Qualifications and Opportunities for Legal Secretaries
Legal Secretaries are the backbone of any law firm and have been since time immemorial. Everyone knows that, right?
However, gone are the traditional legal secretarial roles of answering phones, typing letters and documents on typewriters (remember them?) taken from dictation machines and, on occasion, taking shorthand when your boss calls you in to dictate a letter.
With most processes going online, secretaries are now taking on more of a responsibility for many e-conveyancing and litigation processes on behalf of their firm’s clients.
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In effect, legal secretaries come under the umbrella of ‘paralegals’ in respect of the roles they’re now expected to perform. But do they have knowledge of what they are doing and why they are doing it? What is the reasoning behind pressing a button to send a search electronically to a local authority in a conveyancing transaction? It’s easy learning how to fill in a form day in day out putting all the relevant information required, but to have knowledge of what the form is and why you are doing it is another matter.
A paralegal is someone who is trained and educated to perform legal tasks but who is not a qualified solicitor, barrister or chartered legal executive. So many legal secretaries would come under this umbrella.
Several years ago, I was asked to develop a training course for paralegals in the area of conveyancing. I delivered the programme in Lancashire to around twenty individuals. Whilst I was explaining what the role of a paralegal was in such a transaction, I was aware of three women sitting on my left, arms folded, shaking their heads at everything I was saying. I had just got as far as stating that a solicitor/paralegal dealing with such a transaction should send a letter to their client confirming instructions and laying out the processes and costs.
At one point, my patience wearing thin, I asked these women why they appeared to be so vexed. The response was that ‘you’re from down South – we do things differently up here!’ I retorted that wherever you were located in the country, this was good practice. I was confronted with further shakes of the head.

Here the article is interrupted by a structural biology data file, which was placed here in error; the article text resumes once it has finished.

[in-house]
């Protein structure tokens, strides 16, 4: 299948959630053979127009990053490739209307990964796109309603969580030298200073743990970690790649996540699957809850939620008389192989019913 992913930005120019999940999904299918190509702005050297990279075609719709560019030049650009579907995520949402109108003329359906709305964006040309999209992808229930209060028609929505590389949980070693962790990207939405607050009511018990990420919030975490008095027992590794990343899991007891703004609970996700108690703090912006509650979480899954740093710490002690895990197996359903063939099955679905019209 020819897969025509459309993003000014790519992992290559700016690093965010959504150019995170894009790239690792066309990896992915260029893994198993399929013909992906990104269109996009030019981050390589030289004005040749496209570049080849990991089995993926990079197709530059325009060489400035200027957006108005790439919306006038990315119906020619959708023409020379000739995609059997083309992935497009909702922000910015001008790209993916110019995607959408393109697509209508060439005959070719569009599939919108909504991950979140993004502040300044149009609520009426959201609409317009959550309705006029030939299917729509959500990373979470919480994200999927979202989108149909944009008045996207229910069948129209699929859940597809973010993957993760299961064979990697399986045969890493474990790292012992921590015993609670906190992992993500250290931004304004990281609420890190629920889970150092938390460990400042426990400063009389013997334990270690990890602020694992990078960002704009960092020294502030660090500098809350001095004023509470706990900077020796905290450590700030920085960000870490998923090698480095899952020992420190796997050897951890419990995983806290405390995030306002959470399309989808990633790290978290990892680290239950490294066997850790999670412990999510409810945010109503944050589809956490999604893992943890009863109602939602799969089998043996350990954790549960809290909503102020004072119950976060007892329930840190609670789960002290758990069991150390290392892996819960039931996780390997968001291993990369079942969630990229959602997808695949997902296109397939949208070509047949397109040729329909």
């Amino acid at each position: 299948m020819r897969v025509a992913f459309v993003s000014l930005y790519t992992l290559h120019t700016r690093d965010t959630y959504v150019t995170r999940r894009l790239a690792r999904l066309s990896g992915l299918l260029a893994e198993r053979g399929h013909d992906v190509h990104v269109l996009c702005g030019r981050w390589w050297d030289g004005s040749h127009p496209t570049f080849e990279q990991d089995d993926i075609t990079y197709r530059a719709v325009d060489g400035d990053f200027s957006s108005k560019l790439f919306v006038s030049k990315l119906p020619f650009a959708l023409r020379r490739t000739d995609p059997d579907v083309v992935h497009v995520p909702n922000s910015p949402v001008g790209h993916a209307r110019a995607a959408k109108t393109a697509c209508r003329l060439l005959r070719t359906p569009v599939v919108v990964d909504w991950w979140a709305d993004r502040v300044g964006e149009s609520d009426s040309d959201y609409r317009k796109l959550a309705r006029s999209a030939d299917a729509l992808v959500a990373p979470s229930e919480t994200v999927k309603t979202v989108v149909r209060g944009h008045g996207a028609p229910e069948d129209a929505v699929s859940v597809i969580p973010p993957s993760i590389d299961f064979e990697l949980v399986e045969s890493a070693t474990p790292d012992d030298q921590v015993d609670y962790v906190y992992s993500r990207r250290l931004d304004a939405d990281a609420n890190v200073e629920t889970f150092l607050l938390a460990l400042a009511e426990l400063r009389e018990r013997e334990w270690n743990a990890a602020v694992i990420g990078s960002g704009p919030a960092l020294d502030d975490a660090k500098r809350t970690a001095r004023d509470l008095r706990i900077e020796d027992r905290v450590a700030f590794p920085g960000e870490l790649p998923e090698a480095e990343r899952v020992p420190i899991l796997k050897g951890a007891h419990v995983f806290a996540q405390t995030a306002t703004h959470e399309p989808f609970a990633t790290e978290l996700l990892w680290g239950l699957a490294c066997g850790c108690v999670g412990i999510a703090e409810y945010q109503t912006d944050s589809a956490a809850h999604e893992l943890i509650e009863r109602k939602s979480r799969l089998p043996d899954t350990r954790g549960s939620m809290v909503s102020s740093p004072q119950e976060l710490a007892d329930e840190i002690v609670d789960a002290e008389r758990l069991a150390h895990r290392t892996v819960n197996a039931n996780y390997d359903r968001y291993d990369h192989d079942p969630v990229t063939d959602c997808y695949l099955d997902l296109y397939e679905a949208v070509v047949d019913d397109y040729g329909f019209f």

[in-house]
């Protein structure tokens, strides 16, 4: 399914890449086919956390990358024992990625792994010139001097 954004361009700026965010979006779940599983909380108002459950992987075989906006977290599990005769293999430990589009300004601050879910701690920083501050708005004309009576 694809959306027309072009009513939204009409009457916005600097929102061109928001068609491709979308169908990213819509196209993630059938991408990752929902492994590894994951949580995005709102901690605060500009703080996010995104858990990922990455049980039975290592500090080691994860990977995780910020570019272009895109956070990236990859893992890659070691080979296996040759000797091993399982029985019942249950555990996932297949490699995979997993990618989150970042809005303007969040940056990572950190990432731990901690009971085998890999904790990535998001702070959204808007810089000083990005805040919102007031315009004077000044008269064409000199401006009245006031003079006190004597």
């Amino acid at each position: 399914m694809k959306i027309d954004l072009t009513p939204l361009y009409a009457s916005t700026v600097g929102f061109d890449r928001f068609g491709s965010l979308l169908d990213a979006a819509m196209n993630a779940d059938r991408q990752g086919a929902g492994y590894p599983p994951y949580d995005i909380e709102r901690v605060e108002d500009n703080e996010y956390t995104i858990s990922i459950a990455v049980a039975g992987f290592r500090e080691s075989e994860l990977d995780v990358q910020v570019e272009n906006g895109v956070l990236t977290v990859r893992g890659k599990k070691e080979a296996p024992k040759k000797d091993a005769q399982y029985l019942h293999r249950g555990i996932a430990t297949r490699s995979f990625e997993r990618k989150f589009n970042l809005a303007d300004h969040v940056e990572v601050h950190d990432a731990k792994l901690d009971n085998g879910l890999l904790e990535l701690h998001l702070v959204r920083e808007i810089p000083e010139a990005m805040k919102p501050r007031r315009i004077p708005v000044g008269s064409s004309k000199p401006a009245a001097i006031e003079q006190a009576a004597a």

It turned out that this particular woman had thirteen years’ experience as a legal secretary dealing with conveyancing and had never in that time sent a letter of confirmation of instruction. The reason? Apparently, she worked in the only firm in a small village and everyone knew each other so well that it wasn’t thought to be necessary! So she believed that this was the only correct practice. It also transpired that she had no idea about the legalities of what she had been doing for those thirteen years and was shocked to find this out.
Having more responsibility for some of the processes in a law firm falling squarely on the shoulders of legal secretaries may create an overwhelming sense of ‘I need to know more’. Getting a taste of such legal responsibility may encourage legal secretaries to upskill. NALP offers qualifications at Level 3 and 4 that would be suitable for legal secretaries to further their careers. The courses offer knowledge of academic law and practice.
NALP also offers a special membership category for legal secretaries so that they are able to identify the fact that they are not just legal secretaries.
The Institute of Legal Secretaries and PAs (ILSPA) offers a comprehensive course, not in typing or document filling (although there is an element of the latter within the course assignments) but in academic law. It also explains fully about the forms and the reasoning behind them. Any graduate of ILSPAs Diploma course is immediately eligible to enrol for the NALP Level 4 Diploma in Paralegal Studies. NALP’s course extends the knowledge of law and practice to the next level for those secretaries who wish to take their career a step further in order to qualify as a paralegal.
For those that haven’t completed the ILSPA course, but who are currently working as a legal secretary and who want more knowledge of the Law and practice, there are the NALP Level 3 qualifications in nine different subject areas.
The benefit of enrolling for a Level 3 Award is that you can ‘dip your toes in the water’ by starting off with an Award which is two units of study. Progression onwards will take the you to a Certificate which adds two more units of study and then a full Diploma with two further units of study. Progression through these qualifications only requires you to pay the difference between the costs of each qualification. It’s a great way to start your studies especially if you haven’t done so for many years.
The beauty for any legal secretary about moving forwards in this fashion, is that it will definitely benefit your employer and give confidence to clients. Employers, take note!
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